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In remote eastern Congo, consensus is that upcoming election won't be fair

In eastern Congo's South Kivu region, one of the most-conflict ridden areas of the country, pessimism is widespread, particularly when it comes to the candidates themselves. 

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Some other candidates have been preaching hatred in their addresses instead of telling and proving how, based on their leadership skills and integrity, the country will get reconstructed. There should not be violence during the campaign but still there are reported cases here and there. And while the campaign has already launched, there is unrest in Nyambembe mining area in the Shabunda territory and there have been clashes between the FARDC and the Raiya Mutomboki armed group. A similar case in the Fizi territory with YAKUTUMBA armed group. Clashes are reported in the surroundings of Misisi gold mining area. Are people in this part of the country going to listen to the candidates or go to the polls or just hide under their beds because of gunfire?

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Another local reveals that he is very angry with some of the candidates, especially those from the “Presidential Majority” backing Joseph Kabila. These politicians come to the poor communities and start distributing money and other gifts among the population. He said:

Isn’t this simply state fund abuse? Where are they getting this money from? Why can’t this money be used to pay the teachers, soldiers, and so many Congolese working with almost no salary? And where are the roads as promised in 2006? Many people are left homeless only because their houses have been put down under the pretext that it is high time the Bukavu road driving south to Uvira city was fixed! Why only during the campaign while we have been waiting for so long? Isn’t this a shame? We will believe only when we see [improvements].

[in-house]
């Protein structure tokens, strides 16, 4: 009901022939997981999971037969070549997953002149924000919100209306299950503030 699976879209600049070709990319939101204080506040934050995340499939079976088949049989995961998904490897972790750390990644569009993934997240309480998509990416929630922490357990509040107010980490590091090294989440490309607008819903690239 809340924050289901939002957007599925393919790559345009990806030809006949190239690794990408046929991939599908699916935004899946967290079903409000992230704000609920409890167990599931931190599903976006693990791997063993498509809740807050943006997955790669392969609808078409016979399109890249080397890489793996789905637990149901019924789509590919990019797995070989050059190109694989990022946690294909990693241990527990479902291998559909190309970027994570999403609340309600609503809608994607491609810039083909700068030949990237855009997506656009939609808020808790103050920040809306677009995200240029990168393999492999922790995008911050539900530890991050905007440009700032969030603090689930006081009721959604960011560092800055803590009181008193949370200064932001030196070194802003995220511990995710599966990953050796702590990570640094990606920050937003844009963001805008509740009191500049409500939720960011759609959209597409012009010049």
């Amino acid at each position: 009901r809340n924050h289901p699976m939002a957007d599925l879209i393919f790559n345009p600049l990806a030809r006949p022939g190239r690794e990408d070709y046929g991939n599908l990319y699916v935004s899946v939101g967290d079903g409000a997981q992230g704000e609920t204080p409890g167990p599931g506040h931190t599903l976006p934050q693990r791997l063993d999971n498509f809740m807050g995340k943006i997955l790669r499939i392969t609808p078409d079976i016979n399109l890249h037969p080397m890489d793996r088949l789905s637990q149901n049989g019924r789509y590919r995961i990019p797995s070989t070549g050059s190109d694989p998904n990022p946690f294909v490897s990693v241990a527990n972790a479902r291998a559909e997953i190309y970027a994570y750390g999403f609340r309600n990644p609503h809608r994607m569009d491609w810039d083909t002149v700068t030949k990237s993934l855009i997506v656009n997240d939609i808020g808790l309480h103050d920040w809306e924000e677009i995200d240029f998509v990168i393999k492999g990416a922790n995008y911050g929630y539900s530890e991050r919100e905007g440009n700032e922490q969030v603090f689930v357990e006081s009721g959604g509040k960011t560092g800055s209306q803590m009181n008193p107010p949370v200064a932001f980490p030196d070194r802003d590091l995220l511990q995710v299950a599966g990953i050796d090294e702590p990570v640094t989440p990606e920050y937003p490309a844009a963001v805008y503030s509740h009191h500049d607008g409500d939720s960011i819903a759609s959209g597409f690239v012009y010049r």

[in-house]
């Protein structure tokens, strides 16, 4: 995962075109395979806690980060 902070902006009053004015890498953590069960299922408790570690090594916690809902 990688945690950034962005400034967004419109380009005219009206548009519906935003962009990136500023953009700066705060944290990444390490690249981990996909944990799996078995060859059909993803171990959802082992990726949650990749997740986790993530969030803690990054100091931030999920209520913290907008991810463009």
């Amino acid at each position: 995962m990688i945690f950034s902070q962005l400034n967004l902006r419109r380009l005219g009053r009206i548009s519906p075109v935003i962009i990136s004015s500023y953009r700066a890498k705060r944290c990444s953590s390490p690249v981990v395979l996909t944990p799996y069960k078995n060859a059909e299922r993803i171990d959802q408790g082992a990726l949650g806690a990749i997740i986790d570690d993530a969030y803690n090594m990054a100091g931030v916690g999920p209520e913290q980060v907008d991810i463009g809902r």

But in Bukavu there is hope, too. There are still good seeds that the country can sow and harvest into stability. Walking across the main road in the city, there is a single flyer by one candidate with the message, “NO CORRUPTION AND NEVER BETRAY THE NATION,” written to the voters. Voters say corruption is one of the biggest issues that must be addressed in Congo and that the country is desperate for leaders with integrity.

But compared to the 2006 elections, a notable percentage of the inhabitants of South Kivu are saying that the upcoming election is at risk since the number of political parties has almost doubled, increasing the potential for tension and violence. Additionally, the strength of international observers, especially from the European Union is low, and there are no observers on behalf of the United Nations. Why are these key monitors failing to address and speak out about the corruption, impunity, insecurity, human rights violation, and horrific mass atrocities, which continue to happen even during the campaign?

The Congolese I spoke to in Bukavu wish that the presidential elections next week will be fair, peaceful, transparent, and democratic. They said they hope the new upcoming Congolese government will work for the welfare of the whole nation—and not for their selfish interests—fight impunity and corruption, put into place a system of good governance, and make good on their development promises. They also hope that international and regional policymakers will prevent post-election violence by holding all candidates accountable and responsible and make those responsible for any post-election turmoil accountable for his misdeeds.

Amani Matabaro blogs for the Enough Project at Enough Said.

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